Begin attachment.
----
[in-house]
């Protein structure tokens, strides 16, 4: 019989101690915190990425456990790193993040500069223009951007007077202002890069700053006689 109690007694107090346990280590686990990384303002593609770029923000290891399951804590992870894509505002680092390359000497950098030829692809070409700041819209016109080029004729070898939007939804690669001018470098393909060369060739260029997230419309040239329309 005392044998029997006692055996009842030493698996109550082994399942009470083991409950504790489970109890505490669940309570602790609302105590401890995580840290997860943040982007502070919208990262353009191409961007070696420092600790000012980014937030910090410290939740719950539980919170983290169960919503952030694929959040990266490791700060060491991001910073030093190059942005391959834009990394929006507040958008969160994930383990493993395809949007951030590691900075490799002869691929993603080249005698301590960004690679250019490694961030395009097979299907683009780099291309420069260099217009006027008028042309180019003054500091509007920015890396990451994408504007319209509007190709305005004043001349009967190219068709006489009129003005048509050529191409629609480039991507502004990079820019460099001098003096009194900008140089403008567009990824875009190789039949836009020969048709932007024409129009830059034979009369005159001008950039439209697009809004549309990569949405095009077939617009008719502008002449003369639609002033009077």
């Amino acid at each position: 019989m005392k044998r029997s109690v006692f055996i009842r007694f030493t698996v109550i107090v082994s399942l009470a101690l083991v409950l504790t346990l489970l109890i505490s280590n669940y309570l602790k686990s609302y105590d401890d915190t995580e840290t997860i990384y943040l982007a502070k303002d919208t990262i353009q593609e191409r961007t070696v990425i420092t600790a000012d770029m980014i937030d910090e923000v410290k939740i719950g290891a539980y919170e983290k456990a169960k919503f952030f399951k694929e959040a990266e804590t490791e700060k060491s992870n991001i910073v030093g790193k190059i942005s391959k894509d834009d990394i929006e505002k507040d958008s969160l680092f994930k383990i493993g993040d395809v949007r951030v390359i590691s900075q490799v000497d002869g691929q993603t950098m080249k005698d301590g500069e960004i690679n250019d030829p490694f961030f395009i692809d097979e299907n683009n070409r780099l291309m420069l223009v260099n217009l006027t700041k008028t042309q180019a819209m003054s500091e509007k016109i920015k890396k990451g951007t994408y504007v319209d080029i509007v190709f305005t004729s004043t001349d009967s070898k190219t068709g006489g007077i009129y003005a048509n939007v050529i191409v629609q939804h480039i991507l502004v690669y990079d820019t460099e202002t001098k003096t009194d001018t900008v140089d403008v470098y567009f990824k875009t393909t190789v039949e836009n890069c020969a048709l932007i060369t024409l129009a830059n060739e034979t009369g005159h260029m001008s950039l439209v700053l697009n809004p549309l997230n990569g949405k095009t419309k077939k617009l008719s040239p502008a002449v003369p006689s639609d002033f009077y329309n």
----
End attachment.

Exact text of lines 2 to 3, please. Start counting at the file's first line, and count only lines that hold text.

């Protein structure tokens, strides 16, 4: 019989101690915190990425456990790193993040500069223009951007007077202002890069700053006689 109690007694107090346990280590686990990384303002593609770029923000290891399951804590992870894509505002680092390359000497950098030829692809070409700041819209016109080029004729070898939007939804690669001018470098393909060369060739260029997230419309040239329309 005392044998029997006692055996009842030493698996109550082994399942009470083991409950504790489970109890505490669940309570602790609302105590401890995580840290997860943040982007502070919208990262353009191409961007070696420092600790000012980014937030910090410290939740719950539980919170983290169960919503952030694929959040990266490791700060060491991001910073030093190059942005391959834009990394929006507040958008969160994930383990493993395809949007951030590691900075490799002869691929993603080249005698301590960004690679250019490694961030395009097979299907683009780099291309420069260099217009006027008028042309180019003054500091509007920015890396990451994408504007319209509007190709305005004043001349009967190219068709006489009129003005048509050529191409629609480039991507502004990079820019460099001098003096009194900008140089403008567009990824875009190789039949836009020969048709932007024409129009830059034979009369005159001008950039439209697009809004549309990569949405095009077939617009008719502008002449003369639609002033009077």
């Amino acid at each position: 019989m005392k044998r029997s109690v006692f055996i009842r007694f030493t698996v109550i107090v082994s399942l009470a101690l083991v409950l504790t346990l489970l109890i505490s280590n669940y309570l602790k686990s609302y105590d401890d915190t995580e840290t997860i990384y943040l982007a502070k303002d919208t990262i353009q593609e191409r961007t070696v990425i420092t600790a000012d770029m980014i937030d910090e923000v410290k939740i719950g290891a539980y919170e983290k456990a169960k919503f952030f399951k694929e959040a990266e804590t490791e700060k060491s992870n991001i910073v030093g790193k190059i942005s391959k894509d834009d990394i929006e505002k507040d958008s969160l680092f994930k383990i493993g993040d395809v949007r951030v390359i590691s900075q490799v000497d002869g691929q993603t950098m080249k005698d301590g500069e960004i690679n250019d030829p490694f961030f395009i692809d097979e299907n683009n070409r780099l291309m420069l223009v260099n217009l006027t700041k008028t042309q180019a819209m003054s500091e509007k016109i920015k890396k990451g951007t994408y504007v319209d080029i509007v190709f305005t004729s004043t001349d009967s070898k190219t068709g006489g007077i009129y003005a048509n939007v050529i191409v629609q939804h480039i991507l502004v690669y990079d820019t460099e202002t001098k003096t009194d001018t900008v140089d403008v470098y567009f990824k875009t393909t190789v039949e836009n890069c020969a048709l932007i060369t024409l129009a830059n060739e034979t009369g005159h260029m001008s950039l439209v700053l697009n809004p549309l997230n990569g949405k095009t419309k077939k617009l008719s040239p502008a002449v003369p006689s639609d002033f009077y329309n």